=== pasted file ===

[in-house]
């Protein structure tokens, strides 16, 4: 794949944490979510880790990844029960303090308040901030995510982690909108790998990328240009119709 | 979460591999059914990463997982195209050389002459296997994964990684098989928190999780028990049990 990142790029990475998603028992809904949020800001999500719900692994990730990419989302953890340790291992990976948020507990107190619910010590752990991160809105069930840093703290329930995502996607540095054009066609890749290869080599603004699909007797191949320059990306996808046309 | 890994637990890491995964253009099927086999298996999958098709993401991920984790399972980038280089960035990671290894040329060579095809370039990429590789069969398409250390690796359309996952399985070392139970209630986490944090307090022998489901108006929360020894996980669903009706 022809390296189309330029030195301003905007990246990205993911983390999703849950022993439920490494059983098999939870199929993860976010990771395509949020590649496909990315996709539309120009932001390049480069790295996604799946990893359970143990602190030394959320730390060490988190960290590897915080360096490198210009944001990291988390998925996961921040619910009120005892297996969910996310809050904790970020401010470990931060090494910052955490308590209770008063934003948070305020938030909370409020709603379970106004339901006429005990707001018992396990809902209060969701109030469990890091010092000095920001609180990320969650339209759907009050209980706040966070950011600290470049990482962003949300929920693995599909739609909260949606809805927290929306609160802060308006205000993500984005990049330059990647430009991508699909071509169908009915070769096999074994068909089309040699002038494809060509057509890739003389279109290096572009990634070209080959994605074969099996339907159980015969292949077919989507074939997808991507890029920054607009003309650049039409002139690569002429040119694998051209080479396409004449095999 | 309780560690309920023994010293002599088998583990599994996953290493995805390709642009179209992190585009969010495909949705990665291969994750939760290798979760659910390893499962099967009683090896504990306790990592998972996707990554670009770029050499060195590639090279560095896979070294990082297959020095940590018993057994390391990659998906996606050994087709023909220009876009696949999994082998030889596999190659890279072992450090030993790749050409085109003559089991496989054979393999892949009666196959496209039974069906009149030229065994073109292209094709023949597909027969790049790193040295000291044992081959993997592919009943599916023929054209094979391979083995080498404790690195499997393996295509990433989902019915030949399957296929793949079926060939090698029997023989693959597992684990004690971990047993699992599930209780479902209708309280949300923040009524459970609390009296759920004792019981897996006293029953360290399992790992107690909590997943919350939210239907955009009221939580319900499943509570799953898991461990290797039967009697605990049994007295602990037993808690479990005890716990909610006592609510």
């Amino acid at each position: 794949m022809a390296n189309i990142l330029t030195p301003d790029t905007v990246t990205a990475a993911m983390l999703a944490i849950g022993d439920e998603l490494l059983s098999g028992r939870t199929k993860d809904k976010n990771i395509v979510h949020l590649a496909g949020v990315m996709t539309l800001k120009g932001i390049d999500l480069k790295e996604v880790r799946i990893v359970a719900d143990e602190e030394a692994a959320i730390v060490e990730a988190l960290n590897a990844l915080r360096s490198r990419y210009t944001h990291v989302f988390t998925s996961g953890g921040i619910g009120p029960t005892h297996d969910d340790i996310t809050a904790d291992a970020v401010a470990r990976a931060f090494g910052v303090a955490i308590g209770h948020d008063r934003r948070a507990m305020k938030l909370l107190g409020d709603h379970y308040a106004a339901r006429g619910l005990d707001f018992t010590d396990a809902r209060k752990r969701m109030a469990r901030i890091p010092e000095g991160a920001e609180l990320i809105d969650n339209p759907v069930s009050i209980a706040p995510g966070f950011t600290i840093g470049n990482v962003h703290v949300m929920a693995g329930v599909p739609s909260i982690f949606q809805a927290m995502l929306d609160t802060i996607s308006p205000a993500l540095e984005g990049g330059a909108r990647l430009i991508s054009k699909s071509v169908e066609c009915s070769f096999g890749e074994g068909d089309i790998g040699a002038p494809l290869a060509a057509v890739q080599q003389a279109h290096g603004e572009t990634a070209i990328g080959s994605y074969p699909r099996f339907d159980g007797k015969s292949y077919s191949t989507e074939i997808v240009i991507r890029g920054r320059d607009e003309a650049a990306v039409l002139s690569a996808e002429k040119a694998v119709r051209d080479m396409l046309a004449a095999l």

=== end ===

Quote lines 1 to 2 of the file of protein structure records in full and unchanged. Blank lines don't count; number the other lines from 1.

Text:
[in-house]
């Protein structure tokens, strides 16, 4: 794949944490979510880790990844029960303090308040901030995510982690909108790998990328240009119709 | 979460591999059914990463997982195209050389002459296997994964990684098989928190999780028990049990 990142790029990475998603028992809904949020800001999500719900692994990730990419989302953890340790291992990976948020507990107190619910010590752990991160809105069930840093703290329930995502996607540095054009066609890749290869080599603004699909007797191949320059990306996808046309 | 890994637990890491995964253009099927086999298996999958098709993401991920984790399972980038280089960035990671290894040329060579095809370039990429590789069969398409250390690796359309996952399985070392139970209630986490944090307090022998489901108006929360020894996980669903009706 022809390296189309330029030195301003905007990246990205993911983390999703849950022993439920490494059983098999939870199929993860976010990771395509949020590649496909990315996709539309120009932001390049480069790295996604799946990893359970143990602190030394959320730390060490988190960290590897915080360096490198210009944001990291988390998925996961921040619910009120005892297996969910996310809050904790970020401010470990931060090494910052955490308590209770008063934003948070305020938030909370409020709603379970106004339901006429005990707001018992396990809902209060969701109030469990890091010092000095920001609180990320969650339209759907009050209980706040966070950011600290470049990482962003949300929920693995599909739609909260949606809805927290929306609160802060308006205000993500984005990049330059990647430009991508699909071509169908009915070769096999074994068909089309040699002038494809060509057509890739003389279109290096572009990634070209080959994605074969099996339907159980015969292949077919989507074939997808991507890029920054607009003309650049039409002139690569002429040119694998051209080479396409004449095999 | 309780560690309920023994010293002599088998583990599994996953290493995805390709642009179209992190585009969010495909949705990665291969994750939760290798979760659910390893499962099967009683090896504990306790990592998972996707990554670009770029050499060195590639090279560095896979070294990082297959020095940590018993057994390391990659998906996606050994087709023909220009876009696949999994082998030889596999190659890279072992450090030993790749050409085109003559089991496989054979393999892949009666196959496209039974069906009149030229065994073109292209094709023949597909027969790049790193040295000291044992081959993997592919009943599916023929054209094979391979083995080498404790690195499997393996295509990433989902019915030949399957296929793949079926060939090698029997023989693959597992684990004690971990047993699992599930209780479902209708309280949300923040009524459970609390009296759920004792019981897996006293029953360290399992790992107690909590997943919350939210239907955009009221939580319900499943509570799953898991461990290797039967009697605990049994007295602990037993808690479990005890716990909610006592609510």